David Bates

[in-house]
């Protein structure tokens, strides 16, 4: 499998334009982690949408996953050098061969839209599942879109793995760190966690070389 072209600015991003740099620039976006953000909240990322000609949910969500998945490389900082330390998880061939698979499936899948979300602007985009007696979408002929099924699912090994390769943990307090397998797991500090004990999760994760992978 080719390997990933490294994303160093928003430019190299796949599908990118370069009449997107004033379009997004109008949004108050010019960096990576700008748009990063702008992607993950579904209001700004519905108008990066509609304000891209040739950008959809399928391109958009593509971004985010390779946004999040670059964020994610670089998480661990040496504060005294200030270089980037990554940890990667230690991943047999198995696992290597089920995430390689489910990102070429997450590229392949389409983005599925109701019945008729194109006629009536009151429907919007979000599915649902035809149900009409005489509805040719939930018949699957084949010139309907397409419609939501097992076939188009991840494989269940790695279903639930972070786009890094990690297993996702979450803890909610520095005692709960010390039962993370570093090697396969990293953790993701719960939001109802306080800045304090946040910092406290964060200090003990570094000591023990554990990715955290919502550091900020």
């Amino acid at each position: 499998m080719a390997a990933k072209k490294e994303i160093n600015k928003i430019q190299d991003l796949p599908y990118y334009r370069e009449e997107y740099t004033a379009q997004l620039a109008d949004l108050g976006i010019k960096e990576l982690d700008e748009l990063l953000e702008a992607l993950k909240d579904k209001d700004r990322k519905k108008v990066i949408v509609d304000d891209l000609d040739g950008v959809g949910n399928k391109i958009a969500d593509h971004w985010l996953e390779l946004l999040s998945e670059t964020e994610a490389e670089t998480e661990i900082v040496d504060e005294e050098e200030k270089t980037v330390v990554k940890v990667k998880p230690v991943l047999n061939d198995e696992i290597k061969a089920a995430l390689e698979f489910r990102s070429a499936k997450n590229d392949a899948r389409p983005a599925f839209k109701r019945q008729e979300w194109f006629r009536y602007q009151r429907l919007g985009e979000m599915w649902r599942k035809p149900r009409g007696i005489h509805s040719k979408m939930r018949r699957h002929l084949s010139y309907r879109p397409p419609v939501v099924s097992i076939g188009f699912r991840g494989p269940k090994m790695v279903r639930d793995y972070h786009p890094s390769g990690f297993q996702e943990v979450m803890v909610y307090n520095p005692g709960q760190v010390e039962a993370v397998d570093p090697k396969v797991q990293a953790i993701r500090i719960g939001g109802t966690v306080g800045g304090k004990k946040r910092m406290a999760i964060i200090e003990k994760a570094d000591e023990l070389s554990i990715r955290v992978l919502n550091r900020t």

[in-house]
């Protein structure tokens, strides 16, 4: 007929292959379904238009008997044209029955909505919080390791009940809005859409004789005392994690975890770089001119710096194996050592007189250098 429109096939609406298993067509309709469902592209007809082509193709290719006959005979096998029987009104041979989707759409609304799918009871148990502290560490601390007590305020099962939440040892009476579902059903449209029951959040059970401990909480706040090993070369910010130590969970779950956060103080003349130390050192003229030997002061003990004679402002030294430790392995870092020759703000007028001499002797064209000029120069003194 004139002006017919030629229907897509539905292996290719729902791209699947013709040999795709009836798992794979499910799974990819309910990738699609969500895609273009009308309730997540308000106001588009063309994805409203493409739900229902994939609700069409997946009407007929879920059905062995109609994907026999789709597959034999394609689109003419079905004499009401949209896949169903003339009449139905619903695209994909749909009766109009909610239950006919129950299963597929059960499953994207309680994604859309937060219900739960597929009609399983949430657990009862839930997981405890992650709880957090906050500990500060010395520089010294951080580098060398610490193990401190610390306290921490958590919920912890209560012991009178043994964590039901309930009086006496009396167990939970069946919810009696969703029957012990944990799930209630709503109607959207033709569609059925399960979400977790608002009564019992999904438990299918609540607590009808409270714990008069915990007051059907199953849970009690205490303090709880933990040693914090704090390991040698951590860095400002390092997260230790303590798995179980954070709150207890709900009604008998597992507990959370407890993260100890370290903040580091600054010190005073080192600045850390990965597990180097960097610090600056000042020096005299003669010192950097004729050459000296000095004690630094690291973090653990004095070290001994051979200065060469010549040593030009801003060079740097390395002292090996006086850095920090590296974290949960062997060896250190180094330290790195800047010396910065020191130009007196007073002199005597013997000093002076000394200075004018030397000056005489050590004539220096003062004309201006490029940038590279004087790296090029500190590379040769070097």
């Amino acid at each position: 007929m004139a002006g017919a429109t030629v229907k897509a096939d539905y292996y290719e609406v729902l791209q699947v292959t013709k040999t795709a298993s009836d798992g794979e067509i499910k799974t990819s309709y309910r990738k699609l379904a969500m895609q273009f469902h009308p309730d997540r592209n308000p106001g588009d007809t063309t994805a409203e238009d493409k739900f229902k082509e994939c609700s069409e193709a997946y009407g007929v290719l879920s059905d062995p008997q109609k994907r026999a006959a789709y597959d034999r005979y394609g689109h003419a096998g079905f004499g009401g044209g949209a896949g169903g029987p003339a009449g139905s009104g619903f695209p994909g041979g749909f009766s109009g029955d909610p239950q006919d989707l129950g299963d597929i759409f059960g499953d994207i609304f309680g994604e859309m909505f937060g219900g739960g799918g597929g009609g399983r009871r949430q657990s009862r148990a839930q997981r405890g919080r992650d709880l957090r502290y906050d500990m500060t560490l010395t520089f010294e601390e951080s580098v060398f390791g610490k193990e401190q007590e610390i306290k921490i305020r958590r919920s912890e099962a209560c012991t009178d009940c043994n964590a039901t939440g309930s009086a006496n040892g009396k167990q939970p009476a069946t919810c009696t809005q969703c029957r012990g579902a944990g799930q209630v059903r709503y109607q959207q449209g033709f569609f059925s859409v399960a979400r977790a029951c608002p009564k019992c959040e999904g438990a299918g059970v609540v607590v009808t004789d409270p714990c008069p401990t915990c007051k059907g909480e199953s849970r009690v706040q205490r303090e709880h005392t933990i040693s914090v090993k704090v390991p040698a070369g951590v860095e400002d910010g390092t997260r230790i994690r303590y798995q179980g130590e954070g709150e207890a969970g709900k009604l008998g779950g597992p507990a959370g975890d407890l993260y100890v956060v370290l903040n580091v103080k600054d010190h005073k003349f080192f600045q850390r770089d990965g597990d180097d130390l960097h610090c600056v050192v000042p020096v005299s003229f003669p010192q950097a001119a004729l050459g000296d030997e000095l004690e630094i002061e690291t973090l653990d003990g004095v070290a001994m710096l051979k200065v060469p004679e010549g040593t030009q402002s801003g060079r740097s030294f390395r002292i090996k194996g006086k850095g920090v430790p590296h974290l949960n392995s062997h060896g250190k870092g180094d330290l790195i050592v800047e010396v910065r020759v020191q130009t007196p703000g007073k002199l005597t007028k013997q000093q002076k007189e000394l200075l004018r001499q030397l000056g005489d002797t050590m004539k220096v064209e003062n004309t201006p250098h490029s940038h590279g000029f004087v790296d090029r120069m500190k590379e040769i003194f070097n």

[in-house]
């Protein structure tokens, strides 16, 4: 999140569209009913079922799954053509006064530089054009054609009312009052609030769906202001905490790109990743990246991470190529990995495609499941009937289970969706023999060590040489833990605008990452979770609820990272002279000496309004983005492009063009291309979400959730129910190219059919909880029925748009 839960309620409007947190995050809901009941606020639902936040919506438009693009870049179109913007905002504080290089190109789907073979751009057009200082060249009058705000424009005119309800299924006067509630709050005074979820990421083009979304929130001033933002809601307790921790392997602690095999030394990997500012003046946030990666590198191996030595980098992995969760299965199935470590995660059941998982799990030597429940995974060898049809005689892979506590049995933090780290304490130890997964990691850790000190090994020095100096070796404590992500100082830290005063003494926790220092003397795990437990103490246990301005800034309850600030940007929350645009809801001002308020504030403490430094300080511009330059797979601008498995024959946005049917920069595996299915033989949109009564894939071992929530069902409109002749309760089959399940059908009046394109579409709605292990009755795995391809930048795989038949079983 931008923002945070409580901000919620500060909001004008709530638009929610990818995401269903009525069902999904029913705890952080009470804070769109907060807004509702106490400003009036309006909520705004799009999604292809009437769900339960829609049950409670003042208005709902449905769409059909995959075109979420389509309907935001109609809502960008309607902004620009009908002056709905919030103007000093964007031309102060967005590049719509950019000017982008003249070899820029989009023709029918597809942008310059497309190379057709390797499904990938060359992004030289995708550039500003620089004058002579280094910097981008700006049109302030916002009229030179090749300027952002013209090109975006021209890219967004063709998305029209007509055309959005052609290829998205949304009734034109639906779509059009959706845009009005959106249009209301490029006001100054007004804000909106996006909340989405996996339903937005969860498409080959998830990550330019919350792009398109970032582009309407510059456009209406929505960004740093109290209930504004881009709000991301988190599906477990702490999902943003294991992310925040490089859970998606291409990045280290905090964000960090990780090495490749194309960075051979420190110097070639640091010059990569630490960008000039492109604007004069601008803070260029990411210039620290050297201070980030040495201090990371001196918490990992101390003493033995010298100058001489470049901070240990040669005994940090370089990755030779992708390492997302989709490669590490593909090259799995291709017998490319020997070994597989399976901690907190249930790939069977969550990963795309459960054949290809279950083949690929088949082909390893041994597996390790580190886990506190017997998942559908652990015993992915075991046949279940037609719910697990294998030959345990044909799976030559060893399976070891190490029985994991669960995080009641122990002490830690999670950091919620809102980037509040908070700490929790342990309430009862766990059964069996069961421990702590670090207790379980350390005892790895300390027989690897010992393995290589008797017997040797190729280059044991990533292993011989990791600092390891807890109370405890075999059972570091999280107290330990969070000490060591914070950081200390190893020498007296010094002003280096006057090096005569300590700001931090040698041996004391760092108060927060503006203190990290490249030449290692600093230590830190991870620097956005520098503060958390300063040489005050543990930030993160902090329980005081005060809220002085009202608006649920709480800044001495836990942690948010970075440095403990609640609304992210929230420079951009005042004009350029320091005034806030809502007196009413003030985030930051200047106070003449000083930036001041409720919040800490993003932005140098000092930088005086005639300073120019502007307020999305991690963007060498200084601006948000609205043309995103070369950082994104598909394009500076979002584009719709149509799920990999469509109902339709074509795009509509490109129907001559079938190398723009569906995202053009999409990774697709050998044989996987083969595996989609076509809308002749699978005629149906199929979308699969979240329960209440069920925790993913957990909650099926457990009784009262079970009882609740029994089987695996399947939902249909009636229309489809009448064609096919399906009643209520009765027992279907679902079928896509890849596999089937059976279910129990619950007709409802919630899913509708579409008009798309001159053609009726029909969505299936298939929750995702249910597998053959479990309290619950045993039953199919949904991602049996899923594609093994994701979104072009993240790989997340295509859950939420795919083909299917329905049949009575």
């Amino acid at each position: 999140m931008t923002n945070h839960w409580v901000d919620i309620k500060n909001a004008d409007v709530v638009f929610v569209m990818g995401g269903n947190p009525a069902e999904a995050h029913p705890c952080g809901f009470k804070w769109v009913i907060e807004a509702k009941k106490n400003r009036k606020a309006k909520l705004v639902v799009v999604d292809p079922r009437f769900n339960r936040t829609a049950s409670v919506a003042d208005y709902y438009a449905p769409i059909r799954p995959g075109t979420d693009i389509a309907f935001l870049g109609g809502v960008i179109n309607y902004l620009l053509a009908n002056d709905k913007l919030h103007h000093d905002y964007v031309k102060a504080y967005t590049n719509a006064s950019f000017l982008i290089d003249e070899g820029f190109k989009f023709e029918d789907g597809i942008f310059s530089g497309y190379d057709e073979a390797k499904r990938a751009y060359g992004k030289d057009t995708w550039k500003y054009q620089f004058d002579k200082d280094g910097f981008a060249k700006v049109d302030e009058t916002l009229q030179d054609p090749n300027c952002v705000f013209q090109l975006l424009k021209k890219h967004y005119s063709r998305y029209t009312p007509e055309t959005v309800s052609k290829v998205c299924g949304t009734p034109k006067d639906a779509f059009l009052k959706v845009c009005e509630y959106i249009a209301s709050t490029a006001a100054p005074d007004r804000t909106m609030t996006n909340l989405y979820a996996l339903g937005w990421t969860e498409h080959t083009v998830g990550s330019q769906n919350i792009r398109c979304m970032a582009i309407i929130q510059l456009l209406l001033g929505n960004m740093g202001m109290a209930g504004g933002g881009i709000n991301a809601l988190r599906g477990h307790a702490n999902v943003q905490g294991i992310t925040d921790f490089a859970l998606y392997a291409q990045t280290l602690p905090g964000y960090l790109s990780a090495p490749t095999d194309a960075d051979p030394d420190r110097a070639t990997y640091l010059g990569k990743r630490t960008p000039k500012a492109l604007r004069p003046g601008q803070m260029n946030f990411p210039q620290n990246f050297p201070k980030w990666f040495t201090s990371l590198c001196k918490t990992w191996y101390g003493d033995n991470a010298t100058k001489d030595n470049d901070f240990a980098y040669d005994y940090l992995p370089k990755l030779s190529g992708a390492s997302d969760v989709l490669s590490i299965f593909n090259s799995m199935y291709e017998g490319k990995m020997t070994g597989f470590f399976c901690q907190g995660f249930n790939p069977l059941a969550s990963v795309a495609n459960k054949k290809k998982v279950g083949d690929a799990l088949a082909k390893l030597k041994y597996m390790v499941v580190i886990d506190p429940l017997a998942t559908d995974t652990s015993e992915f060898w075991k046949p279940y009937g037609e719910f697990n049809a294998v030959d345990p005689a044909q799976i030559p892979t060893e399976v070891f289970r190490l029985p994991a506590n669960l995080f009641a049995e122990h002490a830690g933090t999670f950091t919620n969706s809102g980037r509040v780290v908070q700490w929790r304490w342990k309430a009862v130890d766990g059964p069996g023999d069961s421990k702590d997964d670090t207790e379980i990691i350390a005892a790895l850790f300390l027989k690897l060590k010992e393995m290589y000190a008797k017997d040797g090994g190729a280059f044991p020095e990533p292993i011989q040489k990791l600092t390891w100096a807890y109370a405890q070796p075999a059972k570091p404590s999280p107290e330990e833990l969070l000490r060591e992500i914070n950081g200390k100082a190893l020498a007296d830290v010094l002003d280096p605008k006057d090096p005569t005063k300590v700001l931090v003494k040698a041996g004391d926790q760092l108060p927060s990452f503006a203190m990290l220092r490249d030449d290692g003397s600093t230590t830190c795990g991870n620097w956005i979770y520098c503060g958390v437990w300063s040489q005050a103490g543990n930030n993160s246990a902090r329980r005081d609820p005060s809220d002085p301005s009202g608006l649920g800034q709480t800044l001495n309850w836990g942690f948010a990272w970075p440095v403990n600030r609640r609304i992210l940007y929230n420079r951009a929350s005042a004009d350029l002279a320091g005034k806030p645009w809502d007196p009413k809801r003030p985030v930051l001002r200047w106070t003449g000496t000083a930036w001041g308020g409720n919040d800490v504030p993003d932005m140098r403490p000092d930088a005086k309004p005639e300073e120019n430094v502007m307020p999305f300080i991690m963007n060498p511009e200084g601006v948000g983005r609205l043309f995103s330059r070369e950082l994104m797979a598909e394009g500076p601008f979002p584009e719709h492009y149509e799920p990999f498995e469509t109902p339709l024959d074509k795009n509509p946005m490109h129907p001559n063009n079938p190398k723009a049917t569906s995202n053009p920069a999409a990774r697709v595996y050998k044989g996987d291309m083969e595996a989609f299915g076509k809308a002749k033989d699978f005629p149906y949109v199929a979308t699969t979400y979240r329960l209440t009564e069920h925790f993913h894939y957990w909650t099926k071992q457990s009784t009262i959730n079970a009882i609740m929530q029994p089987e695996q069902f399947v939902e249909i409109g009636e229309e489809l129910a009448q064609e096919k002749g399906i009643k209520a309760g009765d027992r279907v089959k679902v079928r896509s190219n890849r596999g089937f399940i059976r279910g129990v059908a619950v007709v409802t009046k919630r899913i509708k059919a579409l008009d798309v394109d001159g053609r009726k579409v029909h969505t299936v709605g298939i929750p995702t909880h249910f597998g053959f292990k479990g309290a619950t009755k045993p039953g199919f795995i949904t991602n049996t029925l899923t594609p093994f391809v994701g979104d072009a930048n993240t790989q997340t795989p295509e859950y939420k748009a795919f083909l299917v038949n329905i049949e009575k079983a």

The paintings in “Down Highway 23” are the result of a fishing trip in the late spring of 2010, the fateful year of the Deepwater Horizon oil spill. Instead of the planet’s finest redfish, David Bates was met with a poisoned landscape crawling with reporters, politicians and well-meaning volunteers. Through the hubbub, Bates observed the faces and posture of the local fishers and crabbers. Although wary, their looks also conveyed a resolution far from resignation. Employing his distinctive bold style, Bates documented the resilience of the coast natives. They, unlike the tarballs, oiled birds, politicians and media, reflected the essence of the landscape. The austerity and restraint obvious in this series reflect the artist’s deep respect for the survivors of the Deepwater Horizon disaster. David Bates was born in Dallas, Texas in 1952. He graduated from Southern Methodist University in 1975 and then earned his Master of Fine Arts there in 1978. He is best known for his paintings and sculptures of the people and landscapes of the Gulf Coast, ranging from fishermen to flowers native to the swamps of the South.His paintings are in collections throughout the United States including the Metropolitan Museum of Art and the Museum of Modern Art in New York, The Museum of Fine Arts in Boston, The Museum of Modern Art in San Francisco, The Kemper Museum of Contemporary Art in Kansas City and The New Orleans Museum of Art.